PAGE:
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I found formula below$$\lim_{n\to\infty}\frac{\operatorname{li^{-1}}(n)}{p_n}=1$$ where $\operatorname{li^{-1}}(n)$ is inverse logintegral function and $p_n$ is prime number sequence.

Can anyone prove this formula?

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2 Answers

up vote 2 down vote accepted

I would think

$\frac{li^{-1}(n)}{p_n} \sim 1$

li$^{-1}(n) \sim p_n$

li li$^{-1}(n) \sim $ li $ p_n $ or $ n = \pi(p_n)\sim $ li $ p_n$

Working in proper sequence now,

$ n = \pi(p_n)\sim $ li $ p_n$

li$^{-1}(n) \sim p_n$

$\frac{li^{-1}(n)}{p_n} \sim 1$

bearing in mind that $a(n) \sim b(n)$ just means $\lim_{n\to \infty}\frac{a}{b}= 1$

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I find the logic of this post a little hard to follow. I get $n=\pi(p_n)\sim\mathrm{li}(p_n)\implies \mathrm{li}^{-1}(n)\sim p_n$. –  Jonas Meyer Dec 31 '11 at 6:20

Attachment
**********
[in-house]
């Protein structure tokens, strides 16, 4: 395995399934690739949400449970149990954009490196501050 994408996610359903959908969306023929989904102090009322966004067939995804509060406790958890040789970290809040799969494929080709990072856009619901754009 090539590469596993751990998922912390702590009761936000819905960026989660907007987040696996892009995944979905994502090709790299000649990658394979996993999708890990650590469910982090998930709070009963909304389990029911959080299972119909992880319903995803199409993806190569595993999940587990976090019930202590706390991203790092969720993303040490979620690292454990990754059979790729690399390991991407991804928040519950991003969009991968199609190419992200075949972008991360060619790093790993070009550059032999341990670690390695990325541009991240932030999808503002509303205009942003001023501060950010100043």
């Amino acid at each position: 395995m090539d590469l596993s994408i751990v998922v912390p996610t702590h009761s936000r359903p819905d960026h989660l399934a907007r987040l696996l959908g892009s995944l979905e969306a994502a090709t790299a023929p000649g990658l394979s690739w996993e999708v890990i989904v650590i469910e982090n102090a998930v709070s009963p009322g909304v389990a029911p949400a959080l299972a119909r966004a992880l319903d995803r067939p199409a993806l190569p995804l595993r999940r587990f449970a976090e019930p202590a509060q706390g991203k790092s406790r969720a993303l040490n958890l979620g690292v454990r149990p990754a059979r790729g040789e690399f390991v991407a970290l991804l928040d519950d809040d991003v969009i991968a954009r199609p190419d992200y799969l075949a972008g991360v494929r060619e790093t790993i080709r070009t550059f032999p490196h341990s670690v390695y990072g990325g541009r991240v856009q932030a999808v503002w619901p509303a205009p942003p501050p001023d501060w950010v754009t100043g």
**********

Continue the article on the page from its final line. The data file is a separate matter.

I think technically one should begin at the end to reach the beginning line but I hope the edit incorporates your logical point. –  daniel Dec 31 '11 at 6:35
    
daniel: I understand how one might arrive at the point "backwards," but still with the edit it looks like you are arguing backwards, e.g. with the use of "so." A statement like "P, so Q," usually indicates that P is a known statement from which Q follows, but here it seems we want the opposite. –  Jonas Meyer Dec 31 '11 at 6:40
    
@JonasMeyer: I think the second half constitutes a proof. The first half puts us in a position to see it. I could re-edit to remove the process, but I'm not sure it hurts to see that. The process is, in a sense, backward, isn't it? –  daniel Dec 31 '11 at 6:46
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Both $li^{-1}(n)$ and $p_n$ are asymptotic to $n\ln n$ (the former by a little integration by parts argument, the latter by the Prime Number Theorem). Therefore their quotient has limit equal to 1.

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@daniel: thanks for pointing that out, fixed now –  Greg Martin Jan 1 '12 at 5:19
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